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Thursday, January 27, 2011

Album Review: Ozzy Osbourne - Under Cover (2005)

Production wise this album is adequate, and Ozzy with his trademark vocals sounds as good as he always does, however the album's Achilles heel lies in its concept. It just doesn't sound right when Ozzy Osbourne tries to cover the Beatles' "In My Life", or "All The Young Dudes" with the same level of finesse of the originals. And when initially reading the track listing, I could quite easily visualize listening to some potentially great covers - "Rocky Mountain Way" and "Sunshine of Your Love" show some of this potential, but still fail to fully meet expectations, especially so with the former. But the latter is most certainly one of the highlights on this album, and truth be told should've been released as a single rather than the flaccid "Mississippi Queen." Despite the inclusion of several guest musos and it's competent production, this album I'm afraid isn't a strong point of Ozzy's. Low points come from his hero Lennon, "Working Class Hero" and the slightly better "Woman."  B-

Sunday, January 16, 2011

Album Review: Bruce Springsteen - The Rising (2002)

My favorite album of the 80s is Born in the U.S.A. by Bruce Springsteen. And why? Because I love nearly every song on the record, and the ones that I don't love I like. There is not one single filler on this album. And until I can find something to top it, an unlikely event at this rate, it will remain my personal favorite. 18 years after its release, The Boss once more proves he's still got the touch with his 2002 effort, The Rising. Coupled with his E-Street band, Bruce demonstrates that getting on doesn't necessary mean getting old. "The Rising" sends the same chill up my spine as "I'm on Fire" did when I was merely four years old, and "Waitin' on a Sunny Day" reminds me of what made "Born to Run" the great song that it was and still is. "Lonesome Day", "Into the Fire" and "Nothing Man" are worthy mentions. The rest are, well, average. But not bad either. My verdict -not on par with the legendary "Born in the U.S.A., but still much better than the rubbish produced by many post-2000 artists. B+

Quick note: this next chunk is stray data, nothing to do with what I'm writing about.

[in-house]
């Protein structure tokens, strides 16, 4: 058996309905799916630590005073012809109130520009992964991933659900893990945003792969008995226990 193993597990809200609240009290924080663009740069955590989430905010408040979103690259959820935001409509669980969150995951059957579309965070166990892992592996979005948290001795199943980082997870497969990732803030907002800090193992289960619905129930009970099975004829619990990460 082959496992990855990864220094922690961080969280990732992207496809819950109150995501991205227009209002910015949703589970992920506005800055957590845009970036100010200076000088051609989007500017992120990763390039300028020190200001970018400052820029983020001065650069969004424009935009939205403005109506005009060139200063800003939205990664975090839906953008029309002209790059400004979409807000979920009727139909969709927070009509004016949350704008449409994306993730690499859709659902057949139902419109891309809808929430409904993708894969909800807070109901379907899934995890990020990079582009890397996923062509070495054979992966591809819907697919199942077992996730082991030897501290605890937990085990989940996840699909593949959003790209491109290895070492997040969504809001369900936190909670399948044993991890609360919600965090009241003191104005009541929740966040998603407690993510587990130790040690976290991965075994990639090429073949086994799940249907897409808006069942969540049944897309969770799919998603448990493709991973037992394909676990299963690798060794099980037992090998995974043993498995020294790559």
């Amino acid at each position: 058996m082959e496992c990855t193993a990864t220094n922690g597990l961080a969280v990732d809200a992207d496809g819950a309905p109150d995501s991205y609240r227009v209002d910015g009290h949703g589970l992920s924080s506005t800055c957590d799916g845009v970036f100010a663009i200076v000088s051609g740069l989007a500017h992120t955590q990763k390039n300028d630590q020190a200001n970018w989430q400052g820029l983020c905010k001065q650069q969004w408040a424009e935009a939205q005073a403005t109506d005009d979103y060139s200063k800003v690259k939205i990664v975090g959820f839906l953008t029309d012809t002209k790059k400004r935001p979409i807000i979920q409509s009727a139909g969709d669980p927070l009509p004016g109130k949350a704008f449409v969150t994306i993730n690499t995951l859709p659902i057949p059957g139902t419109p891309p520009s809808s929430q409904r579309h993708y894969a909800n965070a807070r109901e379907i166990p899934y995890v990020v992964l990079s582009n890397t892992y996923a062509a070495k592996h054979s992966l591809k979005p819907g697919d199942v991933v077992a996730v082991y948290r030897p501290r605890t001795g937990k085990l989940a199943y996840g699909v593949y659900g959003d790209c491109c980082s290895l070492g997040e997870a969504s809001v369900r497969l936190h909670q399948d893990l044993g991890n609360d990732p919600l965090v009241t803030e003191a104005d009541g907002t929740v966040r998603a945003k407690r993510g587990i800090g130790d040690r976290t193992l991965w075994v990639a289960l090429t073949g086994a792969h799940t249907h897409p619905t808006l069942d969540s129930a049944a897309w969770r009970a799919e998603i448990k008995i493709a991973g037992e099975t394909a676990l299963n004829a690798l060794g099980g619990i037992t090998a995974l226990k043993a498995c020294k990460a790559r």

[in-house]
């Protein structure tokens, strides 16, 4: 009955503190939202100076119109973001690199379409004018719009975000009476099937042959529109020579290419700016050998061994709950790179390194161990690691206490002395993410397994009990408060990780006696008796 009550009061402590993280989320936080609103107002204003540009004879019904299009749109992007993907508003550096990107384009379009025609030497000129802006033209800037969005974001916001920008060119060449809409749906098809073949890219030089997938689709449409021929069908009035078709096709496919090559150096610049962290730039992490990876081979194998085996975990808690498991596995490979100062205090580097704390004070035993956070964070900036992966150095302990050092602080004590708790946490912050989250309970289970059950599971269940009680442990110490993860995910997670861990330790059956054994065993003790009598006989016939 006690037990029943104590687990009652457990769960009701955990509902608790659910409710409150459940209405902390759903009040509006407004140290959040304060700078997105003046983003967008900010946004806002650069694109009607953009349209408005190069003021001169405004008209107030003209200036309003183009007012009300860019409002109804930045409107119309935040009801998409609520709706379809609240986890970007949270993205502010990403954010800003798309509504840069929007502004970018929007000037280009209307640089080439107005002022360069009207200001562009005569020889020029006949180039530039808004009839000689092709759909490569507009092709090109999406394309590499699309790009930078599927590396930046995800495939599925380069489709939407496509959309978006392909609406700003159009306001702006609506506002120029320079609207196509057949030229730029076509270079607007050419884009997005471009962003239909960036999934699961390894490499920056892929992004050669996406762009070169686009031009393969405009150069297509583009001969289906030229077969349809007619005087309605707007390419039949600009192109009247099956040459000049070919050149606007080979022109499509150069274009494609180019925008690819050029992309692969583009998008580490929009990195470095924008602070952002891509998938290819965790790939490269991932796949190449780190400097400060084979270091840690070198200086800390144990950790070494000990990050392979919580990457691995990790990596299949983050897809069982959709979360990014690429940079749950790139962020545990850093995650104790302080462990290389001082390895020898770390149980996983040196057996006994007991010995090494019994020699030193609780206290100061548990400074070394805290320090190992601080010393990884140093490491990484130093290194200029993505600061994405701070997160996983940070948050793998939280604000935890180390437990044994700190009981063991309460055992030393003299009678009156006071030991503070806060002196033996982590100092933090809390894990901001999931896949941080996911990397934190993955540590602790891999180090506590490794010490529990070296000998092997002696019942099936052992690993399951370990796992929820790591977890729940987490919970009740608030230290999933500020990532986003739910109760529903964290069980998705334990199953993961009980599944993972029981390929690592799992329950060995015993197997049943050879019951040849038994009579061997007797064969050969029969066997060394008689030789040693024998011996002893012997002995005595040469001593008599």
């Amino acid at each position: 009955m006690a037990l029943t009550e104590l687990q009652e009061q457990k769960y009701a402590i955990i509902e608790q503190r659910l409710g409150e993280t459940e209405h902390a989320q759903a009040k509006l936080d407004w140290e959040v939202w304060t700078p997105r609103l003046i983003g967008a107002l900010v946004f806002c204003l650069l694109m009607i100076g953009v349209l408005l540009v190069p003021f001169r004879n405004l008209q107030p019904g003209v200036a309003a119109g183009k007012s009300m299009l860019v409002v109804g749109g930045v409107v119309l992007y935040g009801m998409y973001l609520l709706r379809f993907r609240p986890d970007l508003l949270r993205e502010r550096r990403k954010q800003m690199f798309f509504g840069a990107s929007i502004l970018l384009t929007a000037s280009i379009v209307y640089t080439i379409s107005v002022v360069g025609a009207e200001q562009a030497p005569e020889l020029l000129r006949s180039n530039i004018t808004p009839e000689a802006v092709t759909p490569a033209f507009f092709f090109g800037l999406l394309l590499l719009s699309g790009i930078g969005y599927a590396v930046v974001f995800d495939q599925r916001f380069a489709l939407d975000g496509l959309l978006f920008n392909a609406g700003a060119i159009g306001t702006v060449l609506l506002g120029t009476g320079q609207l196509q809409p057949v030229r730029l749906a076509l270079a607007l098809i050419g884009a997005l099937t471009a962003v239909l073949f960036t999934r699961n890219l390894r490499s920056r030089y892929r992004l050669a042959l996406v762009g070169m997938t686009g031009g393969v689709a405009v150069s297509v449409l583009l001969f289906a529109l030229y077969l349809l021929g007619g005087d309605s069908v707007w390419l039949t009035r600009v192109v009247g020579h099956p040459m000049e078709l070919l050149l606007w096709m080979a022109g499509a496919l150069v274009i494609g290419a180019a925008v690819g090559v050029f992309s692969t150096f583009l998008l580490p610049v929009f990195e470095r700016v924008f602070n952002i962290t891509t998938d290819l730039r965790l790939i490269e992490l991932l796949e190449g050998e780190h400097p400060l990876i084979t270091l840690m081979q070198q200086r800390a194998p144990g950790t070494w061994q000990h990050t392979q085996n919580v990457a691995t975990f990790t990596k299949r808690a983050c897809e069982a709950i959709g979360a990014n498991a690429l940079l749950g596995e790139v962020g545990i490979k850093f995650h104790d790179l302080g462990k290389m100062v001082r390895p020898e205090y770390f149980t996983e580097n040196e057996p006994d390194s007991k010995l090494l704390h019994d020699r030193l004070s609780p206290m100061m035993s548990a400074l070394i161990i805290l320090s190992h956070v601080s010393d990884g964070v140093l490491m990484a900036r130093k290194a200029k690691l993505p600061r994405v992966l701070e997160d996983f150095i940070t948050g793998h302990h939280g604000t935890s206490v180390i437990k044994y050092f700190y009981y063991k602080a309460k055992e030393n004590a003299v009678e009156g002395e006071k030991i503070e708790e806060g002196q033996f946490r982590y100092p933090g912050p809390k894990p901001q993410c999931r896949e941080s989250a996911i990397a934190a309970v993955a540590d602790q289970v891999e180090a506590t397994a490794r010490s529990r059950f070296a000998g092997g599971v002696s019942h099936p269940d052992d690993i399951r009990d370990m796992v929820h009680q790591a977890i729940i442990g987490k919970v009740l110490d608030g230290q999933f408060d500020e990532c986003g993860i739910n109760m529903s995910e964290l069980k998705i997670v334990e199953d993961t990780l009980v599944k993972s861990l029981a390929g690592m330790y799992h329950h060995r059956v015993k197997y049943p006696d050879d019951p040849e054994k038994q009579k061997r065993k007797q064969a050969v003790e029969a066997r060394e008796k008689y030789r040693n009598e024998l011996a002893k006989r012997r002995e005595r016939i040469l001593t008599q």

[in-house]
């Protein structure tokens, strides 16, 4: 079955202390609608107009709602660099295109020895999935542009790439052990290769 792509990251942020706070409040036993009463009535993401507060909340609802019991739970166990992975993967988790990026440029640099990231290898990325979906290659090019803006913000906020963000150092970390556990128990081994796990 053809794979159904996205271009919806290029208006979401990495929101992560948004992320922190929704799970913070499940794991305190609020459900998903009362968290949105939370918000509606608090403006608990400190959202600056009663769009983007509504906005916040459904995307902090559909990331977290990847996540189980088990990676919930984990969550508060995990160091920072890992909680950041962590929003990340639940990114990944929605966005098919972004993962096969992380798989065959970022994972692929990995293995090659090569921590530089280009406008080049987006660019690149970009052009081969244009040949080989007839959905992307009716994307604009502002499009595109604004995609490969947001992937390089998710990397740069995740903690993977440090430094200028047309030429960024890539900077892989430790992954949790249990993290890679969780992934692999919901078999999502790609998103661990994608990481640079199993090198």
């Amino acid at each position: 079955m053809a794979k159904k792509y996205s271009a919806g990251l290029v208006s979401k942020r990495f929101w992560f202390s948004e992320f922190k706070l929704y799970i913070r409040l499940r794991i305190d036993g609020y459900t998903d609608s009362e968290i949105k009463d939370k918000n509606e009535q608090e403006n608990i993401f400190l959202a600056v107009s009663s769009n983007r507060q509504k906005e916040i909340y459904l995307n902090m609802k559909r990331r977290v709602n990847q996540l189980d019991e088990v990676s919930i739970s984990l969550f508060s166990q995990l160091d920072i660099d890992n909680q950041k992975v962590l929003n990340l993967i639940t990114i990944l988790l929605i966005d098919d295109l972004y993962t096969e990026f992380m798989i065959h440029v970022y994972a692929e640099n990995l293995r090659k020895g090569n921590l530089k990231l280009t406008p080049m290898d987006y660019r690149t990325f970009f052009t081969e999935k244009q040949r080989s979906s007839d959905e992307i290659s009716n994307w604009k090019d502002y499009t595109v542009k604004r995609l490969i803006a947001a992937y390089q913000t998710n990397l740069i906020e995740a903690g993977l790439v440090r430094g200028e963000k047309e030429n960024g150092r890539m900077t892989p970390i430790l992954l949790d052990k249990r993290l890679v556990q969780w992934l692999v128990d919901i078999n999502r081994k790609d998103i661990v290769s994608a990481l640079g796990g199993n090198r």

Album Review: Michael Jackson - Invincible (2001)

In the late 70s, Michael Jackson, the child star of the Jackson Five, was once again a star in the making, and this time it was on his own terms; in the 80s he was by far the world's biggest and most popular pop star, putting out top-selling albums such as Thriller and Bad, and becoming a household name and a familiar face to young, aspiring pop music fans everywhere (including me). However, in the 90s his star began to fade and an ill-deserved reputation of being a child molester would, until his death tarnish his public image badly. In 2001, he released his final, proper studio album in six years, called Invincible. Never to be the best-seller that Thriller was, and after listening to the album a dozen times and putting aside my bias toward modern music in most of its forms, the album most certainly has its charms and that perfectionist aura characteristic of most MJ albums. It is well made, it sounds good, and most importantly, it still sounds like Michael. Tracks like "Heartbreaker", "Heaven can Wait", "Threatened" and "You Rock my World" all do it for me, and are worth playing at least ten times each. As for the rest of the album, I wouldn't regard them as being fillers - some of them are good enough for relaxation purposes, which, all in all I guess, makes for an adequate album. B+